ST. PETERSBURG, Fla. -- Rangers designated hitter, infielder and team leader Michael Young sat in a reclining chair in the visiting clubhouse at Tropicana Field before Wednesday's game, relieved he'd be heading home a few hours later.
The Rangers were completing the most difficult three-week stretch of the second half -- perhaps the season -- and doing so with their slight cushion in the AL West intact.
"You work in spring training to be able to control your destiny at this time of year," Young said. "We've worked really hard and we've played extremely hard over a really tough stretch of games and it's right in front of us now. We just have to go out and take care of business."
Despite losing to the Rays in walk-off fashion Wednesday following a ninth-inning rally that tied the score, the Rangers sat 2½ games ahead of the Angels in the AL West when they woke up for a much-needed day off Thursday.
The Rangers just completed a three-week stretch against some of the tougher teams in the AL, a stretch that started when they departed for Anaheim on Aug. 16.
After that series, Young remembers how he felt when he got off a plane from Anaheim to Chicago shortly before dawn broke on Aug. 19. The Rangers had just lost to the Angels on Mark Trumbo's walk-off home run, yet still took three of four games from their closest pursuers and held a six-game lead.
They knew the next three weeks wouldn't be easy against some stiff competition.
"I think that travel from Anaheim to Chicago zapped us a little bit," said Young, whose team lost two of three in that series and returned home to face the Red Sox. "We beat Boston the first game, and they come out like the '27 Yankees and beat us the next three nights. With Anaheim coming to town, we didn't need to say anything. We knew what we had to do."
Young and other club leaders didn't feel the need to call a team meeting. Neither did the manager. Instead, the Rangers believed they would rally and move past a stretch of losing six of eight games that started with that Trumbo homer.
"There's no reason to say something that everybody knows," Young said. "We believe in ourselves. Sometimes meetings are overblown. People think every time you have a tough stretch that you need a meeting. You don't all the time. We have those when we think we need them. We're a good team and we communicate with each other well. We're always on the same page. We're not going to talk to hear our voices."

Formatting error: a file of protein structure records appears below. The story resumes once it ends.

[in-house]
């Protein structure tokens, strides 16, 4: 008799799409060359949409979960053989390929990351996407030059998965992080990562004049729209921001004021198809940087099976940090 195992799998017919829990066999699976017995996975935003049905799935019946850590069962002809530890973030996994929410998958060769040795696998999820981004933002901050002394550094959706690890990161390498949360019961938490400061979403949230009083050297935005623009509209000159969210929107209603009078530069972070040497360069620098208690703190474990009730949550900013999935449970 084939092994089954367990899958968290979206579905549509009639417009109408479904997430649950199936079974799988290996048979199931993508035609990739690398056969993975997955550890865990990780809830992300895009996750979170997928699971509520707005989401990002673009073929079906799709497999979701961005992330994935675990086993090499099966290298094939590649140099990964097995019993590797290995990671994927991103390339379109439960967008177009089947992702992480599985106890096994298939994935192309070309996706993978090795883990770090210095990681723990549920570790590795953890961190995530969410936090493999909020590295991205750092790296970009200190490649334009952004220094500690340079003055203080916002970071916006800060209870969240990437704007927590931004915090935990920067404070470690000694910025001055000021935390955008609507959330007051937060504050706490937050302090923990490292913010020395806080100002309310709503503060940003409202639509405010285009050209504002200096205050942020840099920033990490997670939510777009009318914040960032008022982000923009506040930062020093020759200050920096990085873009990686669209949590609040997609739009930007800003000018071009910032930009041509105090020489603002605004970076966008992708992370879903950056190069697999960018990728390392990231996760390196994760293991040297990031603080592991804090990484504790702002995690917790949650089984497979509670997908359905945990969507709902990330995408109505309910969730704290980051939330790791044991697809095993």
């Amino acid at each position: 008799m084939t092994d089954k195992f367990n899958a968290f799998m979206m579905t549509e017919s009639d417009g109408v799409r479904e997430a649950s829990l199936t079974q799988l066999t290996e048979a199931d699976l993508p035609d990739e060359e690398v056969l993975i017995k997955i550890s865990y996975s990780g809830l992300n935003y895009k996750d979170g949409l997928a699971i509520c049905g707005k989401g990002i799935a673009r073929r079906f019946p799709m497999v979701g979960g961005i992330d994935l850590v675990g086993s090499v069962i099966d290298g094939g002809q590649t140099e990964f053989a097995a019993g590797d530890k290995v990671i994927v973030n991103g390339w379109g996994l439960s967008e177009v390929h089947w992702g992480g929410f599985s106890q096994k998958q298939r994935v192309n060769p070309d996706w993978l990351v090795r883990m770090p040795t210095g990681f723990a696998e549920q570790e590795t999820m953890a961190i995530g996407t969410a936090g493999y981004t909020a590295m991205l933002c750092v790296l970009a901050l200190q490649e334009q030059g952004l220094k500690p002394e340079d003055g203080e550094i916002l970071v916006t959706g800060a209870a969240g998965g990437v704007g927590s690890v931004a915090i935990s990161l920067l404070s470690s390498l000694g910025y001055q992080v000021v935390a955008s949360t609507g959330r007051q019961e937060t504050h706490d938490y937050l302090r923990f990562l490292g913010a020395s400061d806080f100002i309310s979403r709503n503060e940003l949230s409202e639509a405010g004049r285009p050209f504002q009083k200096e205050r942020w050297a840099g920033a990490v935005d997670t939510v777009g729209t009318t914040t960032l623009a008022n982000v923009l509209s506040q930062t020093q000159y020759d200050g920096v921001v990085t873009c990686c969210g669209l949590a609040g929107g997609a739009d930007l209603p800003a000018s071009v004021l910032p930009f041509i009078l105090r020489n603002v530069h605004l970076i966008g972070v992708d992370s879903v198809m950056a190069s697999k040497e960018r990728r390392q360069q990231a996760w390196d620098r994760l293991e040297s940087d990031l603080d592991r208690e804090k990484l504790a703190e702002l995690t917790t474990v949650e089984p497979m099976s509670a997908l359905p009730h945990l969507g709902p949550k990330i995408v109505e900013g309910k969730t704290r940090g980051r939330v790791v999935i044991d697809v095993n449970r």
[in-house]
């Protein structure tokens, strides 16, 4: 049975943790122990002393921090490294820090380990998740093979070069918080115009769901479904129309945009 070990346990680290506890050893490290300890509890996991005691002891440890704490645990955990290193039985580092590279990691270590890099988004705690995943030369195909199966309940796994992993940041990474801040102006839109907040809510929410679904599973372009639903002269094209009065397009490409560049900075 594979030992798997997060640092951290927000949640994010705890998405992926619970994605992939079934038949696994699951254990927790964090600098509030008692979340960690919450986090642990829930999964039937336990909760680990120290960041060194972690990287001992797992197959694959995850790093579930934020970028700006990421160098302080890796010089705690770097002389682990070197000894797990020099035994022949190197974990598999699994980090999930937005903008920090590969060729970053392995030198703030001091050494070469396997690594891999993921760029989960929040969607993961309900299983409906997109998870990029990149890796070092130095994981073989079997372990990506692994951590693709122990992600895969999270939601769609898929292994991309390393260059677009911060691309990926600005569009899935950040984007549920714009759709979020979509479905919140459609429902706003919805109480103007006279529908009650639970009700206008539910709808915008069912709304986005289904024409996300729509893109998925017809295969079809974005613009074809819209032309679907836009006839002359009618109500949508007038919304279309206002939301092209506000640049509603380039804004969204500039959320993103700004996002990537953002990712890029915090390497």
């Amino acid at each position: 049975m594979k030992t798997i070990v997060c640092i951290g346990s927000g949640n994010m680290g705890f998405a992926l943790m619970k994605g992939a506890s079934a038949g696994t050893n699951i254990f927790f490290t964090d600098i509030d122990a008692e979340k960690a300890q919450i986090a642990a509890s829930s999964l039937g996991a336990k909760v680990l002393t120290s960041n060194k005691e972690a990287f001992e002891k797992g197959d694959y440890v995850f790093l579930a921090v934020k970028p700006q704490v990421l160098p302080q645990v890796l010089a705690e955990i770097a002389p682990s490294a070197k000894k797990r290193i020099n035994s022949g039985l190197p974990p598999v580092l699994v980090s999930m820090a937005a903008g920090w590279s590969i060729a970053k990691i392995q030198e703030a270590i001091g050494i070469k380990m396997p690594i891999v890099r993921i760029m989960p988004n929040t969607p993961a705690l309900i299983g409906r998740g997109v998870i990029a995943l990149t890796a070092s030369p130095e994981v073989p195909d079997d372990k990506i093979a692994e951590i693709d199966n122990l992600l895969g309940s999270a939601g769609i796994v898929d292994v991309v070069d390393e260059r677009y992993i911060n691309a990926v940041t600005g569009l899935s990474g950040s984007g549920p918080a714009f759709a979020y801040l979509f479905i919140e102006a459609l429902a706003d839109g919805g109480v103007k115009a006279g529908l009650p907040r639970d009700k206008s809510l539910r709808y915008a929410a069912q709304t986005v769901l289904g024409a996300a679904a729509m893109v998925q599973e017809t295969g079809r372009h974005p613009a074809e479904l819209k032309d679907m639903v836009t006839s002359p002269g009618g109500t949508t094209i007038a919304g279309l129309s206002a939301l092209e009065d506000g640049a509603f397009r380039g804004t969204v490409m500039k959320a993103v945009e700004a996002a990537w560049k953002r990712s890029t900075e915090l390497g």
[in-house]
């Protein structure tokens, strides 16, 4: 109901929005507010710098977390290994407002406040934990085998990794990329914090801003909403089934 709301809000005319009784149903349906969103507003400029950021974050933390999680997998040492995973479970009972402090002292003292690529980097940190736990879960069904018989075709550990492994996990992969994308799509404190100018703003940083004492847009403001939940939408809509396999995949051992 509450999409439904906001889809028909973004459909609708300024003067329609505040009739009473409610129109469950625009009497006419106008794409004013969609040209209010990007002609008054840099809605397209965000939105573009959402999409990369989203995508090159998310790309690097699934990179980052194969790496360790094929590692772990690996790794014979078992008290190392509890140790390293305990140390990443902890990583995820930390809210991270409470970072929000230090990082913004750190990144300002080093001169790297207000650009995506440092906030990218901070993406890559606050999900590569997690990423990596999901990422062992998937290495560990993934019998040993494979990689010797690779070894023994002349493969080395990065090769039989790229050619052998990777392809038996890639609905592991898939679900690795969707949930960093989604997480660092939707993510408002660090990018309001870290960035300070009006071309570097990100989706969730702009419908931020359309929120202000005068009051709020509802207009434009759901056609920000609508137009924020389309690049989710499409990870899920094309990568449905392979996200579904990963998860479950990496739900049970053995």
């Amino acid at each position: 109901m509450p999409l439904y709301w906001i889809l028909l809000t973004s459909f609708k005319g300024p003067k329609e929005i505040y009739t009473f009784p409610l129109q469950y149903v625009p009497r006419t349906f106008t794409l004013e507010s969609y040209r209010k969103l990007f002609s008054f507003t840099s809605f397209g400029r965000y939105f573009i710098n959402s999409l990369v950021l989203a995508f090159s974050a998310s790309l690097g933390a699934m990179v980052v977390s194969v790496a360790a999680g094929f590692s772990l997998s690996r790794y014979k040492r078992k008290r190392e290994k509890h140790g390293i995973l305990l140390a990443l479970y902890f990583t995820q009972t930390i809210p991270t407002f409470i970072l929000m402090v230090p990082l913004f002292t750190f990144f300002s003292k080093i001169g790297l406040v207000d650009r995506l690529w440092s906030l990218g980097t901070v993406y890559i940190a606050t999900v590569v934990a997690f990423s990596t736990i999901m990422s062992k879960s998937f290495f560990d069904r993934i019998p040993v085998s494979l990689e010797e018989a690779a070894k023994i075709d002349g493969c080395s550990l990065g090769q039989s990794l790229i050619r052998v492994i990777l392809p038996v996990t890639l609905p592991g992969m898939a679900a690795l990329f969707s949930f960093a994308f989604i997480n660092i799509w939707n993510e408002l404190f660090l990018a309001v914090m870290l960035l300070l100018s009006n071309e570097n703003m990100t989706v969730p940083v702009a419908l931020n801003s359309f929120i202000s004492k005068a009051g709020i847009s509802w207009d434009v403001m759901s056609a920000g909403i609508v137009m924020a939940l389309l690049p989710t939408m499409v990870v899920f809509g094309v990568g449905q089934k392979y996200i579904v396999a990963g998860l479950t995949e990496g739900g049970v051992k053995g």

Young did say something in the advance meeting prior to the Angels series, reminding the hitters that complaining about the heat was just an excuse. They had some big home games and had to figure out a way to deal with the high temperatures. They did.
The Rangers took two of three from the Angels, defeating them 9-5 on ESPN Sunday Night Baseball to deny Los Angeles a chance to pull within one game and really ratchet up the pressure. Instead, the Rangers took a three-game lead and have basically held it since. They took two of three from Tampa Bay at home before winning a three-game series with the high-octane offense of the Red Sox in Fenway Park over the weekend. Left-handers Matt Harrison and Derek Holland provided the wins, shutting down Boston's talented lineup.
They lost two of three in Tampa, but even after Wednesday's loss, manager Ron Washington was able to look at the big picture.
"You want to try and win every series and, although we lost today, we had a chance to win it," Washington said. "I'm very happy with the way we're playing. Just have to go home and get going again."
The mission for the Rangers now is to keep plugging ahead against division foes. Texas is 19-7 against Oakland and Seattle and face both of those teams in 12 of the next 15 before the final three-game set in Anaheim.
Ian Kinsler, who hit two home runs in Wednesday's game, including the tying shot in the ninth, believes last year's stretch drive and playoff run has helped the Rangers avoid long losing streaks in the second half and bounce back from some rough patches.
"The race wasn't as tight last year, but we gained a lot of experience from the playoffs and the push toward the end to clinch it," Kinsler said. "It felt like it took us forever to clinch. So I think we learned a lot."
He said the fact that the team held its own this summer despite so many 100-plus degree days shows its resiliency.
"It's been a hot summer," Kinsler said. "We were able to manage it very well. We were smart about it. That has a lot to do with character of this team and the mix of veterans and young players that we have. We have a good mix and that helps when the dog days are there and you're dealing with 106 every day and it's tough to get your energy up."
The Rangers expect the Angels to hang around and, of course, they are scoreboard watching like everyone else. But they know they're in position to determine their postseason fate, having been in first place since May 16 and in first by themselves since July 6.
"This is the best part of the year next to the postseason," Young said. "We know what we need to do. Now we just have to go do it."
Richard Durrett covers the Rangers for ESPNDallas.com.